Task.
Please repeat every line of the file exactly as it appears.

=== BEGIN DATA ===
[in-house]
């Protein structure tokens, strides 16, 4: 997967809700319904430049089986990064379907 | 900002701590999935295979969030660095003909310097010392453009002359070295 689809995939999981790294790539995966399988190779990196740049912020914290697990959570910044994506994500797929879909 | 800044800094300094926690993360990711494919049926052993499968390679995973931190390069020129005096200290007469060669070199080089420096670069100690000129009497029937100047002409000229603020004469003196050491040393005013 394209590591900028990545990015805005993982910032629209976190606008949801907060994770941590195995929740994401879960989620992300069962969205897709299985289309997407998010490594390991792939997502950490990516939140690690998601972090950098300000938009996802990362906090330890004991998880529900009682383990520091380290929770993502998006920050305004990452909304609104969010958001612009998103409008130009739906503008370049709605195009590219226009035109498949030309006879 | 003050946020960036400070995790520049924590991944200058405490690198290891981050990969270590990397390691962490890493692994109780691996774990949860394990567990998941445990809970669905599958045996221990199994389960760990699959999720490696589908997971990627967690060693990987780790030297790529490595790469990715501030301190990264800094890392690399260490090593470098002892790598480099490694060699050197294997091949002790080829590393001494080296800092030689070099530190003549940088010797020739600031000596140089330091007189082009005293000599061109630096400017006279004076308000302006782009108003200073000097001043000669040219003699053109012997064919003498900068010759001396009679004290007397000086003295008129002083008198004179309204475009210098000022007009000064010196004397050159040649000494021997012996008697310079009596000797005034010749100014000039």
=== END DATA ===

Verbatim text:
[in-house]
């Protein structure tokens, strides 16, 4: 997967809700319904430049089986990064379907 | 900002701590999935295979969030660095003909310097010392453009002359070295 689809995939999981790294790539995966399988190779990196740049912020914290697990959570910044994506994500797929879909 | 800044800094300094926690993360990711494919049926052993499968390679995973931190390069020129005096200290007469060669070199080089420096670069100690000129009497029937100047002409000229603020004469003196050491040393005013 394209590591900028990545990015805005993982910032629209976190606008949801907060994770941590195995929740994401879960989620992300069962969205897709299985289309997407998010490594390991792939997502950490990516939140690690998601972090950098300000938009996802990362906090330890004991998880529900009682383990520091380290929770993502998006920050305004990452909304609104969010958001612009998103409008130009739906503008370049709605195009590219226009035109498949030309006879 | 003050946020960036400070995790520049924590991944200058405490690198290891981050990969270590990397390691962490890493692994109780691996774990949860394990567990998941445990809970669905599958045996221990199994389960760990699959999720490696589908997971990627967690060693990987780790030297790529490595790469990715501030301190990264800094890392690399260490090593470098002892790598480099490694060699050197294997091949002790080829590393001494080296800092030689070099530190003549940088010797020739600031000596140089330091007189082009005293000599061109630096400017006279004076308000302006782009108003200073000097001043000669040219003699053109012997064919003498900068010759001396009679004290007397000086003295008129002083008198004179309204475009210098000022007009000064010196004397050159040649000494021997012996008697310079009596000797005034010749100014000039």